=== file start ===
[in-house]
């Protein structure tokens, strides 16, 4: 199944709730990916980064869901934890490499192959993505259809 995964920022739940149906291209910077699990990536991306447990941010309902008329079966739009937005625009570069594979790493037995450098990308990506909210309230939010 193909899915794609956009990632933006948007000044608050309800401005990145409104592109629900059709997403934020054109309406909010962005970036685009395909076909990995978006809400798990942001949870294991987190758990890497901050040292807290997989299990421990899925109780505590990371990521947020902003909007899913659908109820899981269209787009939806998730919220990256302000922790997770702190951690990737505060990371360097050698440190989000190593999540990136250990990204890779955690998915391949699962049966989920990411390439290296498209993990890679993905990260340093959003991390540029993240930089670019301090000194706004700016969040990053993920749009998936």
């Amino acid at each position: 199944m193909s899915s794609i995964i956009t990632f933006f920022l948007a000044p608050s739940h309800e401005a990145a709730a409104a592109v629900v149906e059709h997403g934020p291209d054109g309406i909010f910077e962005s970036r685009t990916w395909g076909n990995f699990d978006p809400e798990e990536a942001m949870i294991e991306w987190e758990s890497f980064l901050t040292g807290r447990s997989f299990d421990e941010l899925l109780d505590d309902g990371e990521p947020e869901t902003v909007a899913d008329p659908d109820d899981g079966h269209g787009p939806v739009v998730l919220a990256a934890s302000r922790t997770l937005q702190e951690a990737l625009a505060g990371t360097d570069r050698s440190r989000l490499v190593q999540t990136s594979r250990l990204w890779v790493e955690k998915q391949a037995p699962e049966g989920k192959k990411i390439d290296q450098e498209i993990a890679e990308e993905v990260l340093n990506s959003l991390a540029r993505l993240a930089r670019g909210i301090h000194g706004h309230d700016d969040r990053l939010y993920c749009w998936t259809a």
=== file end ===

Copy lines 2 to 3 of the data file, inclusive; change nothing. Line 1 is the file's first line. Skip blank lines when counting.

């Protein structure tokens, strides 16, 4: 199944709730990916980064869901934890490499192959993505259809 995964920022739940149906291209910077699990990536991306447990941010309902008329079966739009937005625009570069594979790493037995450098990308990506909210309230939010 193909899915794609956009990632933006948007000044608050309800401005990145409104592109629900059709997403934020054109309406909010962005970036685009395909076909990995978006809400798990942001949870294991987190758990890497901050040292807290997989299990421990899925109780505590990371990521947020902003909007899913659908109820899981269209787009939806998730919220990256302000922790997770702190951690990737505060990371360097050698440190989000190593999540990136250990990204890779955690998915391949699962049966989920990411390439290296498209993990890679993905990260340093959003991390540029993240930089670019301090000194706004700016969040990053993920749009998936």
């Amino acid at each position: 199944m193909s899915s794609i995964i956009t990632f933006f920022l948007a000044p608050s739940h309800e401005a990145a709730a409104a592109v629900v149906e059709h997403g934020p291209d054109g309406i909010f910077e962005s970036r685009t990916w395909g076909n990995f699990d978006p809400e798990e990536a942001m949870i294991e991306w987190e758990s890497f980064l901050t040292g807290r447990s997989f299990d421990e941010l899925l109780d505590d309902g990371e990521p947020e869901t902003v909007a899913d008329p659908d109820d899981g079966h269209g787009p939806v739009v998730l919220a990256a934890s302000r922790t997770l937005q702190e951690a990737l625009a505060g990371t360097d570069r050698s440190r989000l490499v190593q999540t990136s594979r250990l990204w890779v790493e955690k998915q391949a037995p699962e049966g989920k192959k990411i390439d290296q450098e498209i993990a890679e990308e993905v990260l340093n990506s959003l991390a540029r993505l993240a930089r670019g909210i301090h000194g706004h309230d700016d969040r990053l939010y993920c749009w998936t259809a």